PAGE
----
Rockefeller University graduate student Teresa Davoli, who will receive her degree this June, has been given a Harold M. Weintraub Graduate Student Award, one of the country’s most prestigious graduate student prizes. Davoli has been a member of Titia de Lange’s Laboratory of Cell Biology and Genetics. The Weintraub Awards, administered by the Fred Hutchinson Cancer Research Center in Seattle, recognize quality, originality and significance of thesis research; Davoli is one of 13 recipients this year.
Davoli, a native of Italy, studied a new mechanism of tetraploidization that is induced by dysfunctional telomeres. Telomeres are structures that cap and protect the ends of chromosomes. When they fail, the result is a series of chromosomal aberrations that can contribute to cancer development.
One such aberration, an erroneous duplication of chromosomes known as tetraploidization, can, if allowed to occur, promote the formation of tumors. Davoli has found that the natural shortening of telomeres, which occurs in human cells after extensive proliferation, renders the cells vulnerable to tetraploidization. In addition, she has worked to develop a method to detect and quantify telomeric fusions from the DNA of human tumors, which would make it possible to identify tumors which underwent a telomere crisis during their natural history. This work suggests a new path for the development of chromosome number aberrations in cancer and may contribute to new cancer treatments that target specific vulnerabilities of tumor cells.
Davoli earned her bachelor’s degree in molecular biology from the University of Pisa and a master’s in medical biotechnology from the San Raffaele University in Milan. She enrolled in Rockefeller’s graduate program in 2006 and was awarded the university’s David Rockefeller Fellowship in 2010. She will graduate in 2013 and continue her research as a postdoc at Harvard Medical School.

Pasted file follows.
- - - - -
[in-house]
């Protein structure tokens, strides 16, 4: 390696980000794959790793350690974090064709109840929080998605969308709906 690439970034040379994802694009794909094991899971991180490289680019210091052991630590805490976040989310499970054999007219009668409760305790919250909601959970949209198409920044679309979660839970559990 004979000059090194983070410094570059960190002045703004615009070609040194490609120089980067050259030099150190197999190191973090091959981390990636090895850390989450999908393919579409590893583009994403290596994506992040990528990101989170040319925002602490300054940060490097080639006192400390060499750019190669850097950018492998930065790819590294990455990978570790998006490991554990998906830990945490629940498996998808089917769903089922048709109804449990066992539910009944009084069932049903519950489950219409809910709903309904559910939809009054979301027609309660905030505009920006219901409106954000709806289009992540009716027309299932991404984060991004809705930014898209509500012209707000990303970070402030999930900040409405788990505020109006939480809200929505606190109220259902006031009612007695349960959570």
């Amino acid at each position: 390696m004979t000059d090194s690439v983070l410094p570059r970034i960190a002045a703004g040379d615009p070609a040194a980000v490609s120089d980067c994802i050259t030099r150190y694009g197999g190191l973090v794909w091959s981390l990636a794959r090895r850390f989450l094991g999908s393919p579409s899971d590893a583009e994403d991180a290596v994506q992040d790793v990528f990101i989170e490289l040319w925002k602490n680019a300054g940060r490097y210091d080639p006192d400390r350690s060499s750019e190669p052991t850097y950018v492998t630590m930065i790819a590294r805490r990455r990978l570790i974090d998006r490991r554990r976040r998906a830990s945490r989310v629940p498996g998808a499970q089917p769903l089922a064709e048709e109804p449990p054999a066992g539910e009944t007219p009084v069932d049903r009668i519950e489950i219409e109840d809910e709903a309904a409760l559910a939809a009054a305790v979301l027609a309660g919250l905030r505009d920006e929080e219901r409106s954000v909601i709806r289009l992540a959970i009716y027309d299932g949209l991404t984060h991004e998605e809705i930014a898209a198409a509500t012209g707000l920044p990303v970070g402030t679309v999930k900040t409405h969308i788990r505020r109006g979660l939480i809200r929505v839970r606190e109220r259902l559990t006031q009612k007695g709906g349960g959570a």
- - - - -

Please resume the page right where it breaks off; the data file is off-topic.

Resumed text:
The Weintraub Award was established in 2000 and honors the late Harold M. Weintraub, a founding member of the Fred Hutchinson Cancer Research Center’s basic sciences division who died from brain cancer in 1995, at the age of 49. Weintraub was an international leader in the field of molecular biology who, among other contributions, identified genes responsible for cell differentiation.
The award recipients will participate in a scientific symposium at the Hutchinson Center in Seattle in May, and will receive an honorarium from the Weintraub and Groudine Fund, established to foster intellectual exchange through the promotion of programs for graduate students, fellows and visiting scholars.
Davoli is the eighth Rockefeller student to receive this prestigious award in the last 10 years. Past recipients are Johannes Scheid, Nadya Dimitrova, Sung Hee Ahn-Upton, Vanessa Ruta, Paul Cohen, Karina Del Punta and Agata Smogorzewska; an additional recipient, Gabriel Victora, was a visiting student.